‘Captured agency’ worse than no agency
An alternative, say many critics, is not to create the regulatory agency in the first place, then the risk of regulatory capture is reduced to zero. In most cases, a captured regulatory agency is worse for the overall good of society than no regulation at all – as soon as the industry is in control of the regulatory agency, it has the power of government.
The more transparent agencies are, the less effective are the effects of capture. However, even **transparency and press freedom are often not enough.
** Transparency refers to the extent to which any entity makes all data about it readily available to stakeholders and/or citizens in general.
In a World Bank Policy Research Working Paper – ‘Small is Beautiful, at Least in High-Income Democracies’ – Alexander Hamilton writes that according to recent evidence, even in the world’s wealthiest democracies with high levels of media freedom and transparency, the more complex and extensive regulatory environments are associated with greater levels of corruption, including regulatory capture.
When the employees who are in the industry, its lobby groups, and its regulatory agency are all the same people, the likelihood of regulatory capture existing is enormous. However, if as in the image above, the FDA wants top experts, there is only one place it will find them – within the industry.
In an article deposited in SSRN.com – The Situation: An Introduction to the Situational Character, Critical Realism, Power Economics, and Deep Capture – Jon D. Hanson, Alfred Smart Professor of Law at Harvard University, and David G. Yosifon, Associate Professor of Law at Santa Clara University, write about the possibility that powerful economist interests not only capture legislatures and regulators, but also journalism, universities and popular culture.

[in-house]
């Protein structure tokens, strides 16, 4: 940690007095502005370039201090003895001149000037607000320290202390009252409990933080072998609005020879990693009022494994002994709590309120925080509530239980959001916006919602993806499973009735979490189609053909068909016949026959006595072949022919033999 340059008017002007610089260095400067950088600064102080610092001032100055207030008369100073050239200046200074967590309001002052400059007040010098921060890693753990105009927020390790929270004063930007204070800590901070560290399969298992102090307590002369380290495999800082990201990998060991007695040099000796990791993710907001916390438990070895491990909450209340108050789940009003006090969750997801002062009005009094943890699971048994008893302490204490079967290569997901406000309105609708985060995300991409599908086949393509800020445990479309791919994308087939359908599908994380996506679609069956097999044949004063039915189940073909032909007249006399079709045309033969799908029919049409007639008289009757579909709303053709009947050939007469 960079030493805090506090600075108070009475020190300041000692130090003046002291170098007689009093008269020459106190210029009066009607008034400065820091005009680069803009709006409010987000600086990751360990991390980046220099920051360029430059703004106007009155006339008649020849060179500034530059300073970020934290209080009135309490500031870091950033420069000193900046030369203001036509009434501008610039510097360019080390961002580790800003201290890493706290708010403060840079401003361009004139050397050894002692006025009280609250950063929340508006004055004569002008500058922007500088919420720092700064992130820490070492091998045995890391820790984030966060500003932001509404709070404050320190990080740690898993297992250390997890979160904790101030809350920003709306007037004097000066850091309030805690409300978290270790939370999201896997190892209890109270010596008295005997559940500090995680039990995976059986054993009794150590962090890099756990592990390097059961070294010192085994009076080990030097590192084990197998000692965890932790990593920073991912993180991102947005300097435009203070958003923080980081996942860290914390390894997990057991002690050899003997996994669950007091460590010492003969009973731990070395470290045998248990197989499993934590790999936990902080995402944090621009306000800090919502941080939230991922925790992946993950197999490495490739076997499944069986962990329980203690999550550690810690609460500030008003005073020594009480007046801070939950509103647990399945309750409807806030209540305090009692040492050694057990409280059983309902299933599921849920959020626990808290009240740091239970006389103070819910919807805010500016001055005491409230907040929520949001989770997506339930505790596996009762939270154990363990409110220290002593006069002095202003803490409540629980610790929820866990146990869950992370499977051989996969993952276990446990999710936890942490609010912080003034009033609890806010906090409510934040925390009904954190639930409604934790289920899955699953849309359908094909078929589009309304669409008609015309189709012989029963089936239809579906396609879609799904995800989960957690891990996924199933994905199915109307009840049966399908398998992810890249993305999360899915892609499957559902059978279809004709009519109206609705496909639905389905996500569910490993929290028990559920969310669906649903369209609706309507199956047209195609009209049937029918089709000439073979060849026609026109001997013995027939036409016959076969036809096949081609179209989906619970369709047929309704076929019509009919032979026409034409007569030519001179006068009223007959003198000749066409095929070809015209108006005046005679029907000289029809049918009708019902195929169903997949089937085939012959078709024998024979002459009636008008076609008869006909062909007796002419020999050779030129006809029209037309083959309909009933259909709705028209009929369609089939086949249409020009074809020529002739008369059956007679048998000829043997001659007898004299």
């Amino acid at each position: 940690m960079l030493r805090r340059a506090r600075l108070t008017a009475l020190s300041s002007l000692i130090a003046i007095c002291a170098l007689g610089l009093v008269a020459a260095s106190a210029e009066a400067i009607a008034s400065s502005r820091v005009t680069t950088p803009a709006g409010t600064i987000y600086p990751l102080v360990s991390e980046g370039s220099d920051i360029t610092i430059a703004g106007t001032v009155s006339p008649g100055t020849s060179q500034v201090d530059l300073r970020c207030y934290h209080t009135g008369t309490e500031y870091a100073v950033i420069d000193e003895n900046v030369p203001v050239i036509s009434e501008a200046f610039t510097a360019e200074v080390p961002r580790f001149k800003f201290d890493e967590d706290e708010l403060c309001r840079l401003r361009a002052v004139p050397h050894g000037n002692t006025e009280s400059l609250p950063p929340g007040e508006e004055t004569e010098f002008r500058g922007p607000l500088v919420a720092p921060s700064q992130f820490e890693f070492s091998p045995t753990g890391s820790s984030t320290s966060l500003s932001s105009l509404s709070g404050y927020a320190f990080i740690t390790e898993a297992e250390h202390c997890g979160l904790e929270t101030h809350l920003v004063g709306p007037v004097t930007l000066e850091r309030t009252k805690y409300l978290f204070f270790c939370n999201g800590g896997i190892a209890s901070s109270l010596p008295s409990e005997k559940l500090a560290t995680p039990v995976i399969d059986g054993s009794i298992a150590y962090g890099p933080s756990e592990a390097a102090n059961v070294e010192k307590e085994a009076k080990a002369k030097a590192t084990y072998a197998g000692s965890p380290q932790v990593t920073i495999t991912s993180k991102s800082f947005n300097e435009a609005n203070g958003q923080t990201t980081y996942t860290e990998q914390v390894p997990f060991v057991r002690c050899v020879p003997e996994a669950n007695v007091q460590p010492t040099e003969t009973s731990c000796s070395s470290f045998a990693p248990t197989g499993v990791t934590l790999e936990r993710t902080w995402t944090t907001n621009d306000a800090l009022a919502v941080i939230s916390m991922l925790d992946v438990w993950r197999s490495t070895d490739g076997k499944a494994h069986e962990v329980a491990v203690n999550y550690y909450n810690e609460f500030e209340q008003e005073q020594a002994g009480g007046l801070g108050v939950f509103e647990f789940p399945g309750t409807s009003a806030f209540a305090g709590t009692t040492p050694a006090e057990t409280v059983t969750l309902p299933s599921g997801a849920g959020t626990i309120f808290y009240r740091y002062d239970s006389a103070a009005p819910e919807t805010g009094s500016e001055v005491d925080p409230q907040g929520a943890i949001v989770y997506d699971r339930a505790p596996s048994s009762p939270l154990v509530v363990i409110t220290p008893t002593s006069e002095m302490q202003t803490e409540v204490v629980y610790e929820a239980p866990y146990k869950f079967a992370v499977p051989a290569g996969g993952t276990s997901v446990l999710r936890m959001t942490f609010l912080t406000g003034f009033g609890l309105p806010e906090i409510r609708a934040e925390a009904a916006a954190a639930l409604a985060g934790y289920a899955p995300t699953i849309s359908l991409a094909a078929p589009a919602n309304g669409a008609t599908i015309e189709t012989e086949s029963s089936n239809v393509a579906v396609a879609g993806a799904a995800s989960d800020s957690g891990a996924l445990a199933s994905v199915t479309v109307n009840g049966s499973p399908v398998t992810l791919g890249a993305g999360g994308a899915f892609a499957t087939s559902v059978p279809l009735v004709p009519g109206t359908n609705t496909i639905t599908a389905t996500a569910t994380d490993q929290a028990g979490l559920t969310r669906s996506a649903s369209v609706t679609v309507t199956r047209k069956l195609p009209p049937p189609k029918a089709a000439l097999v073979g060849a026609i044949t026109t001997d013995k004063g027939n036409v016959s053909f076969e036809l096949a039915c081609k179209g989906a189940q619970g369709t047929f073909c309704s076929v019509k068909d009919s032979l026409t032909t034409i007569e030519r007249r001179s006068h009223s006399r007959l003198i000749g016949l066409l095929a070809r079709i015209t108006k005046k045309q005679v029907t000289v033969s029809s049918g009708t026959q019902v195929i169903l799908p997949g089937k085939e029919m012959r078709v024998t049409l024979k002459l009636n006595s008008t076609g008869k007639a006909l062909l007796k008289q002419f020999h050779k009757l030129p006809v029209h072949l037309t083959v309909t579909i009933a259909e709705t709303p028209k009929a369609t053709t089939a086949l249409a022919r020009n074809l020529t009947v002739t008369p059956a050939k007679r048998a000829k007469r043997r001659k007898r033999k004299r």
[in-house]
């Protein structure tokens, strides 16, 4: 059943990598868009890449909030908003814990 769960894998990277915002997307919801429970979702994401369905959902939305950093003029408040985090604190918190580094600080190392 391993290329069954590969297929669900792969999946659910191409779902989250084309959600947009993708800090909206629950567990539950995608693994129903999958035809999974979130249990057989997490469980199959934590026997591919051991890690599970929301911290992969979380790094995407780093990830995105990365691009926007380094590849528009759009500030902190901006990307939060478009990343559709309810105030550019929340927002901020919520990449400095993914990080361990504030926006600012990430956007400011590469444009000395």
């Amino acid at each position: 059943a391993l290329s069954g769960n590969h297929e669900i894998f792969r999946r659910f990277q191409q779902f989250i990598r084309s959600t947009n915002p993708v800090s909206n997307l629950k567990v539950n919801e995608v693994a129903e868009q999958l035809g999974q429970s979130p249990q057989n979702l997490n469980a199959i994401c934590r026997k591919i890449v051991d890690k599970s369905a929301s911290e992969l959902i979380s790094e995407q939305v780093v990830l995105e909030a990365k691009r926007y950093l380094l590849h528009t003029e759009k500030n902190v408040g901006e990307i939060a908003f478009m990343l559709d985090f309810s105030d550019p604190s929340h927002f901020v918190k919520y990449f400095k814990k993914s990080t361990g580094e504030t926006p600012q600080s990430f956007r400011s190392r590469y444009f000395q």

In an article published in Deep Capture – ‘Capture Explained‘ – Patrick Byrne writes:
“If Hanson is right, the success of the Law & Economics movement in US law schools is less a function of its theoretical strength than it is a function of the fact that it favours elites, a number of whom have funded conferences, journals, professorships, and even law school buildings, in order to allow a shoddy theory to emerge as though it were the winner in a neutral marketplace of ideas.”
Prof. Milton Friedman discussing government regulations:
In this YAF TV video, Prof. Milton Friedman says: “Government regulation is always undertaken to benefit consumers. It is always undertaken under pressure from the producer – and it ends up having the opposite effect. This is the law of unintended consequences – the law that is intended to benefit consumers will end up benefiting producers.”
If you look at the tribunals outcomes for solicitors and doctors, they make it look as though the profession has isolated incidents and the odd bad apple. Everything is constructed to obscure you from the whole picture and systemic rot.
Absolutely right. They control all the information and therefore control the narrative.
Teresa. I had similar treatment from a GP an NHS Trust and from PHSO. I am still suffering physically and mentally from the effect of “Post Sepsis Syndrome ” caused by a negligent Trust doctor and a negligent G.P.
I now have a lifetime ” New Career ” trying to bring the people involved to account.
I know that there are thousands of people out there who have a similar problem.
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John there is some solace in knowing we have all suffered at the hands of the establishment.
My motivation and ambition now is to bring them all to account and try to prevent others from suffering the same fate.
All NHS Trust G.P.s and other NHS contracted bodies all have for reference in their complaints procedure the final arbiter is the PHSO.
I was taken for a mug by the PHSO ,who said that if I instructed solicitors to act for me they would cease to investigate my complaint .
I took their advice and then suffered the consequences .